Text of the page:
Tax Advice

Are dividends still more tax-efficient than a large salary?

22 Jun 2016

 

Dividends or salary?

One of the most important decisions a small business owner will make, at least when it comes to tax efficiency, is how they draw an income from their limited company.

Prior to April 2016 small business owners could reduce their annual tax bills quite considerably by taking a smaller salary and then distributing the remaining profits to shareholders as dividends. That’s because before April of this year basic rate taxpayers had a 10% dividend tax liability but also had their dividend income “grossed up” by 10% via a dividend tax credit, meaning all dividend income that fell below the higher rate tax band was effectively tax-free.

Similarly, effective dividend tax rates for higher rate and additional rate taxpayers were reduced by 10% thanks to this dividend tax credit.

New dividend tax rates

George Osborne’s decision to introduce a new 7.5% rate of dividend tax, and replace the 10% dividend tax credit with a £5,000 dividend allowance, means taxpayers will now be hit with a new 7.5% tax bill on any distributions between £5,000 and £32,000, while the effective dividend tax rates for higher and additional rate taxpayers have also risen by 7.5%.

So, should small business owners revert to paying themselves a larger salary? Not so fast…

Food Truck

Sole trader or limited company?

Firstly, it’s worth considering the situation for a business that hasn’t yet incorporated.

If a sole trader is trying to decide whether or not it’s still worth incorporating, and in particular is pondering whether these new dividend tax rates may have completely eliminated the tax savings that came from setting up a limited company, then one of our recent articles should help with this decision.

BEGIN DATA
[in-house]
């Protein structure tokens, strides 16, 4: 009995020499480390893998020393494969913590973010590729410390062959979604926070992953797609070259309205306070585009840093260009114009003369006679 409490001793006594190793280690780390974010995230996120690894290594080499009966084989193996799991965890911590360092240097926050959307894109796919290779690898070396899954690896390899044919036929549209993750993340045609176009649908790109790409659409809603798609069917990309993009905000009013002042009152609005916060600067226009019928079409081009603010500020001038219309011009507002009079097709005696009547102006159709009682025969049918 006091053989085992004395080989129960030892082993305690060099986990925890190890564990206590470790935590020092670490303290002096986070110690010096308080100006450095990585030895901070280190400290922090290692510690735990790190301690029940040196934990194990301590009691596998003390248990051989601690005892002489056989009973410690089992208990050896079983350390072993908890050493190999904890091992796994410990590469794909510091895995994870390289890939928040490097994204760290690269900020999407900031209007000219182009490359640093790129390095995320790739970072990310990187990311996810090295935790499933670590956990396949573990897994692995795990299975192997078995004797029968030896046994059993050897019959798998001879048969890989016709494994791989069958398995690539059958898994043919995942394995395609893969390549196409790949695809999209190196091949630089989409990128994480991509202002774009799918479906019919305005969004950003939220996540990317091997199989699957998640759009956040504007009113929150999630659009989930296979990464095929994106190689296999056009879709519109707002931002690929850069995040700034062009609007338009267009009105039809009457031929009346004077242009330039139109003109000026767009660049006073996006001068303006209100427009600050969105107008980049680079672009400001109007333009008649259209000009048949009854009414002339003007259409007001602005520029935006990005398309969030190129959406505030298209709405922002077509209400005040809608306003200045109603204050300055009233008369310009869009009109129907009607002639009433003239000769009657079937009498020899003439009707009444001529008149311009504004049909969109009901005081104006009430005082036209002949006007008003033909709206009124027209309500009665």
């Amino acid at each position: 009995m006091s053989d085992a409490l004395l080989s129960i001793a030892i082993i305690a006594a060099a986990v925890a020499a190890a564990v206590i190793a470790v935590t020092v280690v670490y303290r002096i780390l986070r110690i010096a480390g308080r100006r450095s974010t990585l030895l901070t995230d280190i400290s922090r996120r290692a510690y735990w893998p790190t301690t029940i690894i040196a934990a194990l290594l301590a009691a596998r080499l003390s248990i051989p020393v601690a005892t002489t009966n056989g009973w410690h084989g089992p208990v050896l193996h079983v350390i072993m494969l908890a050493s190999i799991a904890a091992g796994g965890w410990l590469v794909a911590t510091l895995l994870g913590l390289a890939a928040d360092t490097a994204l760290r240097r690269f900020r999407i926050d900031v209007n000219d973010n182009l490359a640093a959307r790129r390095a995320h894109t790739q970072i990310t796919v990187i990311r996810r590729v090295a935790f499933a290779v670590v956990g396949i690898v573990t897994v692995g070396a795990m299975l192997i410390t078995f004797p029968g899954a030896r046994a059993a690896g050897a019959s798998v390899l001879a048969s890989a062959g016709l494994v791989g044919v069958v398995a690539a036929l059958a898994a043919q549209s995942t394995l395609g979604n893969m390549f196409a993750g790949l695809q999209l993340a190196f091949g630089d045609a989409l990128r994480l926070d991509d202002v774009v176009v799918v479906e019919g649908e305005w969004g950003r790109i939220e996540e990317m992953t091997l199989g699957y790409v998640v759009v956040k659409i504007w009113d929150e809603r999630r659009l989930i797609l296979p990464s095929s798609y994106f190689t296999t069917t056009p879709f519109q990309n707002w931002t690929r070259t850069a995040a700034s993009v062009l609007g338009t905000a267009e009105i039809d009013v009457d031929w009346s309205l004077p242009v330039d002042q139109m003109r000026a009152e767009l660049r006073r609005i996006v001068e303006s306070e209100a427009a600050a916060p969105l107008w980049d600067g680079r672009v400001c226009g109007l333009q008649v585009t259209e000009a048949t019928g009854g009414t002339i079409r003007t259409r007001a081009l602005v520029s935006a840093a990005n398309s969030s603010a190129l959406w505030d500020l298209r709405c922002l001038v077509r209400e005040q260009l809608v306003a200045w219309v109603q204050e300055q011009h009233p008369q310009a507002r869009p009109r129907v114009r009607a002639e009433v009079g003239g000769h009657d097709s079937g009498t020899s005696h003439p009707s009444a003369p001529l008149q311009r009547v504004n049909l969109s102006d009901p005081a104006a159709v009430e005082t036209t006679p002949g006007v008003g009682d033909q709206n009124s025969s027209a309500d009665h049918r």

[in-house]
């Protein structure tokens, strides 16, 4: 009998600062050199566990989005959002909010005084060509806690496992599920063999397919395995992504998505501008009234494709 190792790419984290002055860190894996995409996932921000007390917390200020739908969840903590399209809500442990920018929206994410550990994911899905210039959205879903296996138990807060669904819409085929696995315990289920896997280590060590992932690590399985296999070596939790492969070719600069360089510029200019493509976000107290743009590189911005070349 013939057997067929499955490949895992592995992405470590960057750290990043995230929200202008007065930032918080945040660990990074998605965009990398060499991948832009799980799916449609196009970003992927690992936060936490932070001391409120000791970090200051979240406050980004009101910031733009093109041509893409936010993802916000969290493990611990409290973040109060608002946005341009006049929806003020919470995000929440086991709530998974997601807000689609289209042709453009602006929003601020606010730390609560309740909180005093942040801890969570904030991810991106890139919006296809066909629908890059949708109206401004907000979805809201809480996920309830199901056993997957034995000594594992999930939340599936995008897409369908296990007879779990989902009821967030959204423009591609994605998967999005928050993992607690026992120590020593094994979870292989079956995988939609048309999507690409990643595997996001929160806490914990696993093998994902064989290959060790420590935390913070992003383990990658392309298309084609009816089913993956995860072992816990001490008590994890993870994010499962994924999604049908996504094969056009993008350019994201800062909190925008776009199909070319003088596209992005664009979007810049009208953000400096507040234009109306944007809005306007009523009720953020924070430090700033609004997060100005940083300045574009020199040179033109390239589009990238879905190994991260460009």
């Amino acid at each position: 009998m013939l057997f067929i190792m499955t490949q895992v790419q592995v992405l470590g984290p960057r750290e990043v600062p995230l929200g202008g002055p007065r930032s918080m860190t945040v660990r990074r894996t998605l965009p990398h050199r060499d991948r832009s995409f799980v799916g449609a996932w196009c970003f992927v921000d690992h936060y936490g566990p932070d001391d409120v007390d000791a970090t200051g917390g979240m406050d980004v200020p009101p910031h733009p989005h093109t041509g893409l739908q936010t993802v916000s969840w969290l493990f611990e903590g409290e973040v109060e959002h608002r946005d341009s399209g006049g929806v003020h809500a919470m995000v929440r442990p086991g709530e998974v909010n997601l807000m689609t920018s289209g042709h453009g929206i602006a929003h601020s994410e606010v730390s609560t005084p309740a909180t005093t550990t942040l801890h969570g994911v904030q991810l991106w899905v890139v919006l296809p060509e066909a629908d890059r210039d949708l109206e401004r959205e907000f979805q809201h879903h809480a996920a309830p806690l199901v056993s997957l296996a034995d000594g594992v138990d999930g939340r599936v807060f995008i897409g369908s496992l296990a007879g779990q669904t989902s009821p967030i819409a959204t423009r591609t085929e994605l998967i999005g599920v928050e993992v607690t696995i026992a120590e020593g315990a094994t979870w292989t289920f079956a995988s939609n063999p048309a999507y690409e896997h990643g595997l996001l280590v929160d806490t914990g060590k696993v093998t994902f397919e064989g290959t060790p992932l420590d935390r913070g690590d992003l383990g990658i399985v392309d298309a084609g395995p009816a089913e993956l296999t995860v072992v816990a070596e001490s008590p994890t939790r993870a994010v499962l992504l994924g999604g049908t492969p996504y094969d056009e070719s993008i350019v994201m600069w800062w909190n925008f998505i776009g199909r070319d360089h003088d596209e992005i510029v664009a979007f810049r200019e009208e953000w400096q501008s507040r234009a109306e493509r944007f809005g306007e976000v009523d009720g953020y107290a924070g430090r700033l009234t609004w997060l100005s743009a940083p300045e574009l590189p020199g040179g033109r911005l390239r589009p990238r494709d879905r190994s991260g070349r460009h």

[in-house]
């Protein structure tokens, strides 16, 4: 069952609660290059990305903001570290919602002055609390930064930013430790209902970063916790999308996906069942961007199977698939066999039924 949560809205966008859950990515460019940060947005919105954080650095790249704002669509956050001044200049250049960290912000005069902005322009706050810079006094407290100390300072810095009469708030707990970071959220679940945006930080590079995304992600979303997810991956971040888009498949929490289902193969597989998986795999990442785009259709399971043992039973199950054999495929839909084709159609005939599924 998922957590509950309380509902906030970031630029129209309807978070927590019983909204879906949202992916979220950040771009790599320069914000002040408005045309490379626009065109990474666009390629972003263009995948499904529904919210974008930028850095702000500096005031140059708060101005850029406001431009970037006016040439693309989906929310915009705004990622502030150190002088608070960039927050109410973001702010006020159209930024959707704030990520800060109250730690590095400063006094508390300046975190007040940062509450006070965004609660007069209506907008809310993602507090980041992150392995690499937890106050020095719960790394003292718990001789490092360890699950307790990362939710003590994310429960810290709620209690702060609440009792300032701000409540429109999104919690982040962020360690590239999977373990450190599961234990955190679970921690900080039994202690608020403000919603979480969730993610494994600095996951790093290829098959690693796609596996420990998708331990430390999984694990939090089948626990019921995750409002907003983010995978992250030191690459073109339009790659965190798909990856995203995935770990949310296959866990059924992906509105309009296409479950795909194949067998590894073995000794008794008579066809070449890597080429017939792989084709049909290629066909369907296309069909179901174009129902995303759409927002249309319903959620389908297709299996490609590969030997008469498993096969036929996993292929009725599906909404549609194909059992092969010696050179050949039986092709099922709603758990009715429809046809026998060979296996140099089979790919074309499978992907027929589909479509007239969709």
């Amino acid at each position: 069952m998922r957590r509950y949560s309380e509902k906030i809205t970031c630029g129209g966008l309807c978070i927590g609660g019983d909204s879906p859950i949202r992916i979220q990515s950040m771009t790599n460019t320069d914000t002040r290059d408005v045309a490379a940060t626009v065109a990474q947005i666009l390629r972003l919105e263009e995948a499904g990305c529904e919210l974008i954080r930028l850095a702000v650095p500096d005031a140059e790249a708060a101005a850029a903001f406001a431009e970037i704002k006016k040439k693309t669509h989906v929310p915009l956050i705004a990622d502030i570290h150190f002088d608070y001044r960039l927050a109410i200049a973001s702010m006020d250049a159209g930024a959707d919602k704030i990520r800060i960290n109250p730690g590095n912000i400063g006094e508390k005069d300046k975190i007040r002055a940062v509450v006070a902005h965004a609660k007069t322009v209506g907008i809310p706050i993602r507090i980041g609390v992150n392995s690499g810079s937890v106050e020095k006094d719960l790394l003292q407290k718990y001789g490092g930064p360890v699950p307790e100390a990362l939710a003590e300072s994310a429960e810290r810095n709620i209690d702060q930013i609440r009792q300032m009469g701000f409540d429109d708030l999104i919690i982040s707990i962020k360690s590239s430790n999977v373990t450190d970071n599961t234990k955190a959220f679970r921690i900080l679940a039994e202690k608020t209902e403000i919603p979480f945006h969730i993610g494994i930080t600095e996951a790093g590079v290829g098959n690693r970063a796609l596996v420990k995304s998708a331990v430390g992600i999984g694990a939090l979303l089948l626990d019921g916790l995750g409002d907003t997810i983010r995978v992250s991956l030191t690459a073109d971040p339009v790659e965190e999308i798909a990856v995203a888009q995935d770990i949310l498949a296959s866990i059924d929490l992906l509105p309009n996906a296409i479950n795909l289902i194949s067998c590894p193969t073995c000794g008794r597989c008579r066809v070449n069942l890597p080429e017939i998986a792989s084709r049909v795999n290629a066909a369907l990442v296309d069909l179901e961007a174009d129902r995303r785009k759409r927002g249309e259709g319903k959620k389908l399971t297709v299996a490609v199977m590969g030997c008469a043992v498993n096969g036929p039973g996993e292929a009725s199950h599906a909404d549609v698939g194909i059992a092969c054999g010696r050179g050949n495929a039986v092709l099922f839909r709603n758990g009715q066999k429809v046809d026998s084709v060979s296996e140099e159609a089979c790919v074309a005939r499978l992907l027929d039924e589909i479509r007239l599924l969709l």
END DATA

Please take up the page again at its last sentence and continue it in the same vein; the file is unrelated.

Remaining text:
As that article points out, even with the 7.5% hike in dividend tax a sole trader earning £60,000 a year would still be more than £2,000 better off if he or she set up a limited company and extracted the bulk of the company’s profits as dividends.

Tax on salaries

The difference is even more pronounced if a small business owner has already incorporated and is deciding whether to take a larger salary or issue a larger dividend.

If a small business owner chooses to draw an income from his or her business through a salary then the following income tax rates will apply:

Amount

Income Tax rate

The first £11,000

0%

£11,000 to £43,000

20%

£43,001 to £150,000

40%

£150,001 or more

45%

 

So a small business owner taking a full salary of £60,000, for instance, would pay just shy of £13,200 in Income Tax.

However, as an employee the business owner will also have to pay Employee’s National Insurance Contributions, which amounts to £4,532.40 on this salary. In addition, and in contrast to a sole trader, because this limited company director is recognised as both the employee and the employer, he or she will also have to pay Employers’ National Insurance Contributions.  

The net result is that a £60,000 salary would incur a total tax bill of almost £25,000 when Employers’ NI is factored in (which alone accounts for £7,160.64), compared with a tax bill of around £15,000 if the bulk of the company’s profits were distributed as dividends.